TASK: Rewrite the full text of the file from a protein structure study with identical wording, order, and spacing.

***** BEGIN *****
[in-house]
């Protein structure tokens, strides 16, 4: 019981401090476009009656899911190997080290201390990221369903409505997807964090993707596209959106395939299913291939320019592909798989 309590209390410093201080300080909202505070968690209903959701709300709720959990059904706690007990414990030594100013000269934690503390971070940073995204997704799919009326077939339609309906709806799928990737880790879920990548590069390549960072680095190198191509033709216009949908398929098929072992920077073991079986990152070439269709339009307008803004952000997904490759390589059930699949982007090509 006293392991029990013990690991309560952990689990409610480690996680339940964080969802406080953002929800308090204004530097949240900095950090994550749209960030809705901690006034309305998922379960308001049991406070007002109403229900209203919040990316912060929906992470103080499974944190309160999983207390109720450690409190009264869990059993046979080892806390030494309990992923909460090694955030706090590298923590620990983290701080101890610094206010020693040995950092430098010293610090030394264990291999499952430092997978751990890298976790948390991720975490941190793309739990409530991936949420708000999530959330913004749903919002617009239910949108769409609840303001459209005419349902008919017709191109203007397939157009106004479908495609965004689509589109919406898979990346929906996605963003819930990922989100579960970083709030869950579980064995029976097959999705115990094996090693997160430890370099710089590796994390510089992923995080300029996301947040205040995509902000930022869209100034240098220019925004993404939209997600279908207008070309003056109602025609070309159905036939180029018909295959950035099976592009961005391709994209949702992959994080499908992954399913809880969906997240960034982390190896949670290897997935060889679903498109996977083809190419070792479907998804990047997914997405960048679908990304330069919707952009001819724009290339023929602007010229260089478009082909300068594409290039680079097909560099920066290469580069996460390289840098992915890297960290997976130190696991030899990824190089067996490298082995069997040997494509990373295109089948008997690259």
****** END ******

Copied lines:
[in-house]
């Protein structure tokens, strides 16, 4: 019981401090476009009656899911190997080290201390990221369903409505997807964090993707596209959106395939299913291939320019592909798989 309590209390410093201080300080909202505070968690209903959701709300709720959990059904706690007990414990030594100013000269934690503390971070940073995204997704799919009326077939339609309906709806799928990737880790879920990548590069390549960072680095190198191509033709216009949908398929098929072992920077073991079986990152070439269709339009307008803004952000997904490759390589059930699949982007090509 006293392991029990013990690991309560952990689990409610480690996680339940964080969802406080953002929800308090204004530097949240900095950090994550749209960030809705901690006034309305998922379960308001049991406070007002109403229900209203919040990316912060929906992470103080499974944190309160999983207390109720450690409190009264869990059993046979080892806390030494309990992923909460090694955030706090590298923590620990983290701080101890610094206010020693040995950092430098010293610090030394264990291999499952430092997978751990890298976790948390991720975490941190793309739990409530991936949420708000999530959330913004749903919002617009239910949108769409609840303001459209005419349902008919017709191109203007397939157009106004479908495609965004689509589109919406898979990346929906996605963003819930990922989100579960970083709030869950579980064995029976097959999705115990094996090693997160430890370099710089590796994390510089992923995080300029996301947040205040995509902000930022869209100034240098220019925004993404939209997600279908207008070309003056109602025609070309159905036939180029018909295959950035099976592009961005391709994209949702992959994080499908992954399913809880969906997240960034982390190896949670290897997935060889679903498109996977083809190419070792479907998804990047997914997405960048679908990304330069919707952009001819724009290339023929602007010229260089478009082909300068594409290039680079097909560099920066290469580069996460390289840098992915890297960290997976130190696991030899990824190089067996490298082995069997040997494509990373295109089948008997690259």